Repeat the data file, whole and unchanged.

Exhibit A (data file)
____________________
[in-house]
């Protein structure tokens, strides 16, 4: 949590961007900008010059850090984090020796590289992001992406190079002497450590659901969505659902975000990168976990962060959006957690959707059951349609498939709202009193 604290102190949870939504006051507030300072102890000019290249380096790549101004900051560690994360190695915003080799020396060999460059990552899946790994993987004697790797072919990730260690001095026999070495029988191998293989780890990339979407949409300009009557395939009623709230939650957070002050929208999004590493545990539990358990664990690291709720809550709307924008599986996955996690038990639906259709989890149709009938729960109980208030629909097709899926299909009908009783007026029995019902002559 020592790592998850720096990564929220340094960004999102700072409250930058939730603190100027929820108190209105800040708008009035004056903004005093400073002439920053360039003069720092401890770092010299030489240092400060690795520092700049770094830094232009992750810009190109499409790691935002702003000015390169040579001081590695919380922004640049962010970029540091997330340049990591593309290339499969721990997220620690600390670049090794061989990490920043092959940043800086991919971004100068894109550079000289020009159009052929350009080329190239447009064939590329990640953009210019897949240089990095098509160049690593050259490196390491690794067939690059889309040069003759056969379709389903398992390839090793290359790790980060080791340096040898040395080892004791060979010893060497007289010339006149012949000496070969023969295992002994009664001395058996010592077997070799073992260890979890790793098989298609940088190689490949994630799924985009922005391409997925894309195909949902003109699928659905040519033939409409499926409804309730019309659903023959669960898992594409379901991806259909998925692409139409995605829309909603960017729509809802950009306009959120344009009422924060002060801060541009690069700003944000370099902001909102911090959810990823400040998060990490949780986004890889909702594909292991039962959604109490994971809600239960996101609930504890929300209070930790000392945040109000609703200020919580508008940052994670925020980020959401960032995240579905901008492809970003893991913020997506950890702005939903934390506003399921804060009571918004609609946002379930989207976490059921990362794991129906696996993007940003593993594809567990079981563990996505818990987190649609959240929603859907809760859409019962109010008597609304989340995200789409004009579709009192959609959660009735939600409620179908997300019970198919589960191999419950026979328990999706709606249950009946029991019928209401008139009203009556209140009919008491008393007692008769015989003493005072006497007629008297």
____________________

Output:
[in-house]
């Protein structure tokens, strides 16, 4: 949590961007900008010059850090984090020796590289992001992406190079002497450590659901969505659902975000990168976990962060959006957690959707059951349609498939709202009193 604290102190949870939504006051507030300072102890000019290249380096790549101004900051560690994360190695915003080799020396060999460059990552899946790994993987004697790797072919990730260690001095026999070495029988191998293989780890990339979407949409300009009557395939009623709230939650957070002050929208999004590493545990539990358990664990690291709720809550709307924008599986996955996690038990639906259709989890149709009938729960109980208030629909097709899926299909009908009783007026029995019902002559 020592790592998850720096990564929220340094960004999102700072409250930058939730603190100027929820108190209105800040708008009035004056903004005093400073002439920053360039003069720092401890770092010299030489240092400060690795520092700049770094830094232009992750810009190109499409790691935002702003000015390169040579001081590695919380922004640049962010970029540091997330340049990591593309290339499969721990997220620690600390670049090794061989990490920043092959940043800086991919971004100068894109550079000289020009159009052929350009080329190239447009064939590329990640953009210019897949240089990095098509160049690593050259490196390491690794067939690059889309040069003759056969379709389903398992390839090793290359790790980060080791340096040898040395080892004791060979010893060497007289010339006149012949000496070969023969295992002994009664001395058996010592077997070799073992260890979890790793098989298609940088190689490949994630799924985009922005391409997925894309195909949902003109699928659905040519033939409409499926409804309730019309659903023959669960898992594409379901991806259909998925692409139409995605829309909603960017729509809802950009306009959120344009009422924060002060801060541009690069700003944000370099902001909102911090959810990823400040998060990490949780986004890889909702594909292991039962959604109490994971809600239960996101609930504890929300209070930790000392945040109000609703200020919580508008940052994670925020980020959401960032995240579905901008492809970003893991913020997506950890702005939903934390506003399921804060009571918004609609946002379930989207976490059921990362794991129906696996993007940003593993594809567990079981563990996505818990987190649609959240929603859907809760859409019962109010008597609304989340995200789409004009579709009192959609959660009735939600409620179908997300019970198919589960191999419950026979328990999706709606249950009946029991019928209401008139009203009556209140009919008491008393007692008769015989003493005072006497007629008297």